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However the Wind Blows

February 7, 2012

As they say, the devil is in the details. A spherical cow might be good as a zeroth-order approximation, but a more precise description requires a deeper analysis. As I reported in two previous articles (Kind of a Drag, August 10, 2011 and Bigger than a Butterfly, January 11, 2011), the performance of an isolated wind turbine can't be simply scaled to predict the power available from a wind farm.

Turbines upwind from others on a wind farm can affect the performance of downwind turbines. Even when there's considerable spacing of turbines, turbulence effects are still seen. For example, the wind turbines of the Horns Rev wind farm on the coast of Denmark are spaced seven diameters apart, but the downstream turbines generate about a quarter less power than the front row turbines.

Wind turbine (LLNL)

Now, that's a turbine!

Note turbine technicians, properly tethered, as a size reference.

(LLNL image))

At first thought, such effects, although unwelcome, can be analyzed, and the overall performance of a wind farm can be predicted by computer modeling. The problem with such models is that they make the assumption that the wind flow against the first row of turbines is a nice, laminar flow. Scientists associated with Lawrence Livermore National Laboratory (LLNL), the Department of Atmospheric and Ocean Sciences at the University of Colorado at Boulder, and the National Renewable Energy Laboratory, Golden, Colorado, have analyzed this assumption and found that it's not quite true.[1-2]

This isn't LLNL's first foray into wind turbine modeling. LLNL has been conducting research on wind turbines under the WindSENSE program of the US Department of Energy's Office of Energy Efficiency and Renewable Energy. The objective of this program is the generation of reliable forecasting of wind energy production.[3] Wind energy is variable, so its contribution to the electrical grid must be moderated by other power sources.

California, where LLNL is located, has a considerable wind turbine installed base. California currently has more than three gigawatts of installed capacity, and this capacity is growing. Wind farms in the Tehachapi Pass presently produce 700 megawatts of power, but they are planned for a capacity increase to 3,000 megawatts. Power output from such sites can drop to nearly zero over the course of an hour.[3]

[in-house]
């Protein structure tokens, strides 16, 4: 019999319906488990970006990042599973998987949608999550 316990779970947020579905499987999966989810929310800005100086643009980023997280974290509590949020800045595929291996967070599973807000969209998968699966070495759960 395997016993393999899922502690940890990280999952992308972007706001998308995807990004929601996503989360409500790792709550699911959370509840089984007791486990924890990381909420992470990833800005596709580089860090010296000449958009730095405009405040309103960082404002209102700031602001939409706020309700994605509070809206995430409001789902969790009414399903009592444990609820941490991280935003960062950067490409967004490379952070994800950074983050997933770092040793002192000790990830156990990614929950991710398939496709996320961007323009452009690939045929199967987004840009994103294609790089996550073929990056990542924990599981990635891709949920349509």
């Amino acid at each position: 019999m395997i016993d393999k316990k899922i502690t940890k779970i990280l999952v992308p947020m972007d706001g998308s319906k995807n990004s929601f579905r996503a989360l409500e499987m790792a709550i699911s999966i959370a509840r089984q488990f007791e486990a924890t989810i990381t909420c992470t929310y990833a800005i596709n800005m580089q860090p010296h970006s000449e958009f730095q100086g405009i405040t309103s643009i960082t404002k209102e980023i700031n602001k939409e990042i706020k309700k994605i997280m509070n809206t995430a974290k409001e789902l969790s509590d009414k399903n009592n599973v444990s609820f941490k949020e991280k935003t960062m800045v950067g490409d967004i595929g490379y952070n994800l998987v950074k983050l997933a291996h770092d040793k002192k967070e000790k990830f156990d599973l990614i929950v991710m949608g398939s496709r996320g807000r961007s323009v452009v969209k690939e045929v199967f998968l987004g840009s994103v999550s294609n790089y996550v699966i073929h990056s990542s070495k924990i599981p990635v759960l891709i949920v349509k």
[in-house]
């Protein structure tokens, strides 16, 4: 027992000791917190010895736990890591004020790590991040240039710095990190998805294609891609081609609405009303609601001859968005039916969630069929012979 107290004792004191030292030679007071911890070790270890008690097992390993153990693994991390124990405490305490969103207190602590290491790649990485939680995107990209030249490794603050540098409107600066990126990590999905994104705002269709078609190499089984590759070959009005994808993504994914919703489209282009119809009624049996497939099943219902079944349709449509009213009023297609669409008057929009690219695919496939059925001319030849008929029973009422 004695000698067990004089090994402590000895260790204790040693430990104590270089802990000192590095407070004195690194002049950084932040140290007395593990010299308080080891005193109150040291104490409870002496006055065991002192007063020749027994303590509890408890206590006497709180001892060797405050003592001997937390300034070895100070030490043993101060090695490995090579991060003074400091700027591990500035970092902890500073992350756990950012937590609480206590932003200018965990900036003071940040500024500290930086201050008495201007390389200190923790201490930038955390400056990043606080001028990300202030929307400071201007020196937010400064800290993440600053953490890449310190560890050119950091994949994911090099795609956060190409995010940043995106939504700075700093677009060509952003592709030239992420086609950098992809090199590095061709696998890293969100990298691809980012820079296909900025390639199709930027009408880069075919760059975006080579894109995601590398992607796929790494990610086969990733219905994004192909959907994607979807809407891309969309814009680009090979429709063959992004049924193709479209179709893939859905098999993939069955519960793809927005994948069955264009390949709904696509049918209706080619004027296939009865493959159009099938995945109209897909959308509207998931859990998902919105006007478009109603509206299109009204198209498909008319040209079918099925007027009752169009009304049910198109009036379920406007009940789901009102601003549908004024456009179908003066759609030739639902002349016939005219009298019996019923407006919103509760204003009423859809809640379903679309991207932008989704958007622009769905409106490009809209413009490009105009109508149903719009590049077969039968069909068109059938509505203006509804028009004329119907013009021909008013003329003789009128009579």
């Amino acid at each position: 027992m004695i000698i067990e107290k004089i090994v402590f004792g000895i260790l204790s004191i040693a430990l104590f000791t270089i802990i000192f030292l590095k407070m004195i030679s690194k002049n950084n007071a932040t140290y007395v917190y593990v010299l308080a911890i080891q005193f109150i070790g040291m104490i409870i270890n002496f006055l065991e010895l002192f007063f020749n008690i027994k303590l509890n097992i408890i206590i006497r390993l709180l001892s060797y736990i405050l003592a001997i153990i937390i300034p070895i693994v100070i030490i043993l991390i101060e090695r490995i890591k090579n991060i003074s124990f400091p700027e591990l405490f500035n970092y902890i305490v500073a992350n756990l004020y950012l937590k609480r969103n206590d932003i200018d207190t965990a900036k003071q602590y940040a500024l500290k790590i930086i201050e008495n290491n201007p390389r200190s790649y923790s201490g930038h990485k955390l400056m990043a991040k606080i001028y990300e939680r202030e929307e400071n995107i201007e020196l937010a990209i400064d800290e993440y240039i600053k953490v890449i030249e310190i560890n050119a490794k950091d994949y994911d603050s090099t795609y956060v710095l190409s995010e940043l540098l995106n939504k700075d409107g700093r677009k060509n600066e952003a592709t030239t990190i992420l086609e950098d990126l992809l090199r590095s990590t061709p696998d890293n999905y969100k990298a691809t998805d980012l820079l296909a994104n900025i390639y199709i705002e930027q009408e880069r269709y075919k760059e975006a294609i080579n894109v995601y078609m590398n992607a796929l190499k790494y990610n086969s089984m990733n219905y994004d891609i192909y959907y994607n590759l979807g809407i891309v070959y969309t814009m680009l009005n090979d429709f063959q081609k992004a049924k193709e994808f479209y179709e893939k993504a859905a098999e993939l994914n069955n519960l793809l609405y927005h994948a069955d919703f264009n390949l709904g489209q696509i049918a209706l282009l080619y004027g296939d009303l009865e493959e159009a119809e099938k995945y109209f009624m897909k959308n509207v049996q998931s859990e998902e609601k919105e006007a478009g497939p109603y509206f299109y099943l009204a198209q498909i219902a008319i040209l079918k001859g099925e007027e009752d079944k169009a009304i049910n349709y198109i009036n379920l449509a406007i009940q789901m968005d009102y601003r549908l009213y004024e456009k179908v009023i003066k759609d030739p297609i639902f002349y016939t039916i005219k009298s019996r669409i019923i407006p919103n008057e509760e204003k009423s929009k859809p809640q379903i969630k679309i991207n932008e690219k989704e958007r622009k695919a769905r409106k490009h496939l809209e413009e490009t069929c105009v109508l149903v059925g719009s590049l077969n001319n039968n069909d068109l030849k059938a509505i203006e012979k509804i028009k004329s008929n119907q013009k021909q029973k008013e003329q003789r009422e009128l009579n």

The research, just published in Environmental Research Letters, studied how atmospheric variability affects the mean wind speed, wind direction and turbulence across turbine rotor disks.[1] In order to simplify discussion, the authors lump all these factors into the term, wind profile shape. They found that the power dependence on wind quality could be predicted by turbulence, the spatial profile of turbulence, or wind shear.[1]

Figure caption

Aeolus, Greek god of the winds.

(Photo by Ed Stevenhagen, via Wikimedia Commons))

The atmospheric data for this study were obtained over the course of a year from instruments on an eighty meter tower upwind from eighty meter high wind turbines at an undisclosed US West Coast wind farm. Sonic Detection and Ranging (SODAR) instruments profiled the wind stream from the surface to 200 meters (656 feet). These data were compared just with respect to the upwind turbines to eliminate the affect of turbine wake.[2]

Wind shear, the difference in wind speed and direction with distance was found to have an affect on turbine performance, and strongly convective atmospheric conditions lead to a 15% reduction in power.[1-2]

As in previous studies mentioned in this blog, the research team found that wind speed, and therefore power production, varied with season, and from night to day. Wind speed is higher at night and during warmer seasons. They found that average power production was 43 percent of maximum capacity on summer days, and it was 55% higher than that on summer nights.[2]


  1. Sonia Wharton and Julie K. Lundquist, "Atmospheric stability affects wind turbine power collection," 2012 Environ. Res. Lett., vol. 7, no. 1 (March, 2012), Document No. 014005.
  2. Anne M Stark, "Power generation is blowing in the wind," Lawrence Livermore National Laboratory Press Release, January 17, 2012 .
  3. Anne M Stark, "Lawrence Livermore ramps up wind energy research," Lawrence Livermore National Laboratory Press Release, December 14, 2011.

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Linked Keywords: The devil is in the details; spherical cow; zeroth-order approximation; wind turbine; wind farm; turbulence; Horns Rev wind farm; Denmark; power; computer model; laminar flow; scientist; Lawrence Livermore National Laboratory; LLNL; Department of Atmospheric and Ocean Sciences; University of Colorado at Boulder; National Renewable Energy Laboratory; Golden, Colorado; US Department of Energy; Office of Energy Efficiency and Renewable Energy; electrical grid; California; Wind power in California; gigawatt; Tehachapi Pass; Environmental Research Letters; atmosphere of the Earth; atmospheric; wind shear; Aeolus; Ed Stevenhagen; meter; US West Coast; Sonic Detection and Ranging; SODAR; convection; convective; season; summer.

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